Contract Documents: Digital copies of the plans, specifications, and contract documents, may be obtained at (link) upon payment of $20.00. Log on to Quest CDN and enter Project Number 8226190. Any addenda will be issued electronically and available at the same Quest CDN Project Number. Please contact Quest CDN at (952) 233-1632 or info@questcdn.com for assistance in free membership registration, downloading, and working with this digital project information.
A bid bond in the amount of 5% of the total bid amount, including any add alternates, shall be submitted with the sealed bid. All bids submitted shall be in compliance with applicable public works construction laws for the State of Idaho, including but not limited to Idaho Code 67-2310 and Idaho Code 54-1902. The Yellow Pine Water Users Association reserves the right to reject any and all bids and the right to waive any informalities contained in any bid.

Water Use

06/09/22 24448326 29432 24 1226 20 T 341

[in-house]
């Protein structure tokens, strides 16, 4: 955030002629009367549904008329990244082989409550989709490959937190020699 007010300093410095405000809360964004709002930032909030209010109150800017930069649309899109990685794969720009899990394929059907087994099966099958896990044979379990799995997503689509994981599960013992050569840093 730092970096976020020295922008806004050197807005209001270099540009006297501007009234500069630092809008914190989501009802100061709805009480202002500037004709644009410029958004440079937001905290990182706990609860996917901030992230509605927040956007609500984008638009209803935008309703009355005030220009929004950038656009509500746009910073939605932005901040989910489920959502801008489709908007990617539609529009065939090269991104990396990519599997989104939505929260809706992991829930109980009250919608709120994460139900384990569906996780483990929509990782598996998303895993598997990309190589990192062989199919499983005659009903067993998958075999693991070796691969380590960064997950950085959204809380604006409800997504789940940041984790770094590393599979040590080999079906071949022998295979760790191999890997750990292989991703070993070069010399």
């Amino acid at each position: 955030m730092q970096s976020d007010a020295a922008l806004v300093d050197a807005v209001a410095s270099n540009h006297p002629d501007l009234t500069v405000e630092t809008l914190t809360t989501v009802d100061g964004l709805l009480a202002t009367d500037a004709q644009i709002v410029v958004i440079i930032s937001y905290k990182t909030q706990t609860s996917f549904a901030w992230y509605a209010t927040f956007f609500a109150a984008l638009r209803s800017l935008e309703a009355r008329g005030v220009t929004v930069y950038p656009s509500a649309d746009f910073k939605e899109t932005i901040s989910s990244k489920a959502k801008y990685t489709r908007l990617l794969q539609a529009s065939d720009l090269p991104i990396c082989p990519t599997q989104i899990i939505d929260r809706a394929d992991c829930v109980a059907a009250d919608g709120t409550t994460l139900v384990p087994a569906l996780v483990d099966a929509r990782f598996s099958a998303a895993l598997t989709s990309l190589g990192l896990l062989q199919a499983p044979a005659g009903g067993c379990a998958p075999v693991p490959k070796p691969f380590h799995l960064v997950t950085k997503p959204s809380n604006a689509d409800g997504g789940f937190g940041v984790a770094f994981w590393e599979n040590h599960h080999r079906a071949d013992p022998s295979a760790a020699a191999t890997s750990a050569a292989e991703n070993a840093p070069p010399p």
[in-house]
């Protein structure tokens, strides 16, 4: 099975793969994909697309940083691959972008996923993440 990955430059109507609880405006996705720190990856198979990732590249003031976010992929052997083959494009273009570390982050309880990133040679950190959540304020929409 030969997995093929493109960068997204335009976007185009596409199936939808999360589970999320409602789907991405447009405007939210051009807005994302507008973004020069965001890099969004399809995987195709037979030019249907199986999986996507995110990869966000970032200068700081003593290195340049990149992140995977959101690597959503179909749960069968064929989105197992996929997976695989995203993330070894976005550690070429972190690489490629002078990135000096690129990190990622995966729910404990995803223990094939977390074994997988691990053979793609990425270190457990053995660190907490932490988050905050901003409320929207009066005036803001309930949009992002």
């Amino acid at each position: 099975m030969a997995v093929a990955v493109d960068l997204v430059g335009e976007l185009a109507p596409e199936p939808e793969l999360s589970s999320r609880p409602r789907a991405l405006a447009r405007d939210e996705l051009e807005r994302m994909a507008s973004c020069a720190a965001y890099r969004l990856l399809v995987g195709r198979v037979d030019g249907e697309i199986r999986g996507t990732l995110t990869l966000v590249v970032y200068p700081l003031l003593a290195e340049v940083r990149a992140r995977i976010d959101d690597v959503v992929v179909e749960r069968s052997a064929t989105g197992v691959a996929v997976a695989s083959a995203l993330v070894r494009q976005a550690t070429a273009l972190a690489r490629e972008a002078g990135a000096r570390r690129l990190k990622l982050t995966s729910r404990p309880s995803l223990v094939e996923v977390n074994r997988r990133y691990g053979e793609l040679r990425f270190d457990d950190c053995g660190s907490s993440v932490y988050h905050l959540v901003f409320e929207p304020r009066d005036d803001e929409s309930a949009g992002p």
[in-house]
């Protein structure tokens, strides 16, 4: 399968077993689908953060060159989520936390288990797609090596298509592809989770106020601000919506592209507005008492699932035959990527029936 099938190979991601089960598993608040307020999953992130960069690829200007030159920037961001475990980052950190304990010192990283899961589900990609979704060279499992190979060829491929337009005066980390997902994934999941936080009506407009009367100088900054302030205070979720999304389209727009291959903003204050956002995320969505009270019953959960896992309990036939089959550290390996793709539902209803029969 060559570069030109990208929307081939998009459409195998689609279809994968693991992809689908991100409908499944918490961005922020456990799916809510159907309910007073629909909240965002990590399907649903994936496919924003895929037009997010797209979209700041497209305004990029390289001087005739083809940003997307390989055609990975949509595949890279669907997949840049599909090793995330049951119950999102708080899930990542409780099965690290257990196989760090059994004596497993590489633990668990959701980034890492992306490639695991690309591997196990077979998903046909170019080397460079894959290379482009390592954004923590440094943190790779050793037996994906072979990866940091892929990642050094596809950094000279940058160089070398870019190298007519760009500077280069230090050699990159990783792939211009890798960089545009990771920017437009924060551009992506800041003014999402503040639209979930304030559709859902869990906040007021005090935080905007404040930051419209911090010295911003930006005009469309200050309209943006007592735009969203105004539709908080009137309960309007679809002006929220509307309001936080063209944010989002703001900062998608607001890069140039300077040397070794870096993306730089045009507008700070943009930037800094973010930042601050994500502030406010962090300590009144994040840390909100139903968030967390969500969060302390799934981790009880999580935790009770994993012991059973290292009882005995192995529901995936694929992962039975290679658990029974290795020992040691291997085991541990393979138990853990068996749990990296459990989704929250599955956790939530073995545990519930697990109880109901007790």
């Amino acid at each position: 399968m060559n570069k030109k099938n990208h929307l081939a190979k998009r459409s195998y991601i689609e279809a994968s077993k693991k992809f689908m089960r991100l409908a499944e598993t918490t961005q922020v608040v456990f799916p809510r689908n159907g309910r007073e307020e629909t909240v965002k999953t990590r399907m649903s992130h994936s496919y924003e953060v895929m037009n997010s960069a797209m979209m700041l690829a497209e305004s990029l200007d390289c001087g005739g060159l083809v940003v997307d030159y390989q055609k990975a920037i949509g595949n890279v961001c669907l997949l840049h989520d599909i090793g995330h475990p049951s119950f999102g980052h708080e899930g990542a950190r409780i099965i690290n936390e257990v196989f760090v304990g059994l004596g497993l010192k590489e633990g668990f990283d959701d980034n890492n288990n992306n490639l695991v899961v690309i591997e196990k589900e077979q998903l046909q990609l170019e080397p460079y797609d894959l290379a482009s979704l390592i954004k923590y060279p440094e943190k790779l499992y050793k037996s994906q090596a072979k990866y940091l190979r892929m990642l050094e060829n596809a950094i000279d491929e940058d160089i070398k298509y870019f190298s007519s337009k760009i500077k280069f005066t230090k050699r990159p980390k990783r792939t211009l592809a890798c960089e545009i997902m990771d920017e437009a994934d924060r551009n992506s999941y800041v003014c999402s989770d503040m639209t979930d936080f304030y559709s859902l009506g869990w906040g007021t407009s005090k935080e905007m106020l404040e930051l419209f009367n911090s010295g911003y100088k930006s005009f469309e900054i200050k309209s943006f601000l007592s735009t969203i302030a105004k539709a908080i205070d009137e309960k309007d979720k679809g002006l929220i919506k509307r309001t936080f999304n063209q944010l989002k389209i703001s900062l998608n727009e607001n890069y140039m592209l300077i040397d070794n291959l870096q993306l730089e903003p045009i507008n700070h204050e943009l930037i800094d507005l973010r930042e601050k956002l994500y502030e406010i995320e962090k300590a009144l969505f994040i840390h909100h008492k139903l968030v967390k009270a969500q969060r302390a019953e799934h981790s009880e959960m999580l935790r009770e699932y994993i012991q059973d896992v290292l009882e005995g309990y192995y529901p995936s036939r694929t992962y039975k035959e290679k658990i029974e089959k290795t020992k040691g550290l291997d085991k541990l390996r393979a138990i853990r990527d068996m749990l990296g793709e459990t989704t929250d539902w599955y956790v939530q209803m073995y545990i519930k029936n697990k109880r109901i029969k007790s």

06/10/22 24479772 31446 24 1310 22 F 2014
06/11/22 24512100 32328 24 1347 22 S 882
06/12/22 24541594 29494 24 1229 20 S 2834
06/13/22 24569664 28070 24 1170 20 M 1424
06/14/22 24599593 29929 24 1247 21 T 1859
06/15/22 24628378 28785 24 1199 20 W 1144
06/16/22 24658143 29765 24 1240 21 T 980
06/17/22 24688664 30521 24 1272 21 F 756
06/18/22 24724973 36309 24 1513 25 S 5788
06/19/22 24763018 38045 24 1585 26 S 1736

We are still under a Boil Order. Please conserve water.

As of today April 17th 2020, Yellow Pine is under a “Boil Order”. This boil order will be in effect until further notice.
DRINKING WATER WARNING issued June 10, 2022
Yellow Pine Water Users PWS 4430059 BOIL WATER ADVISORY Due to insufficient treatment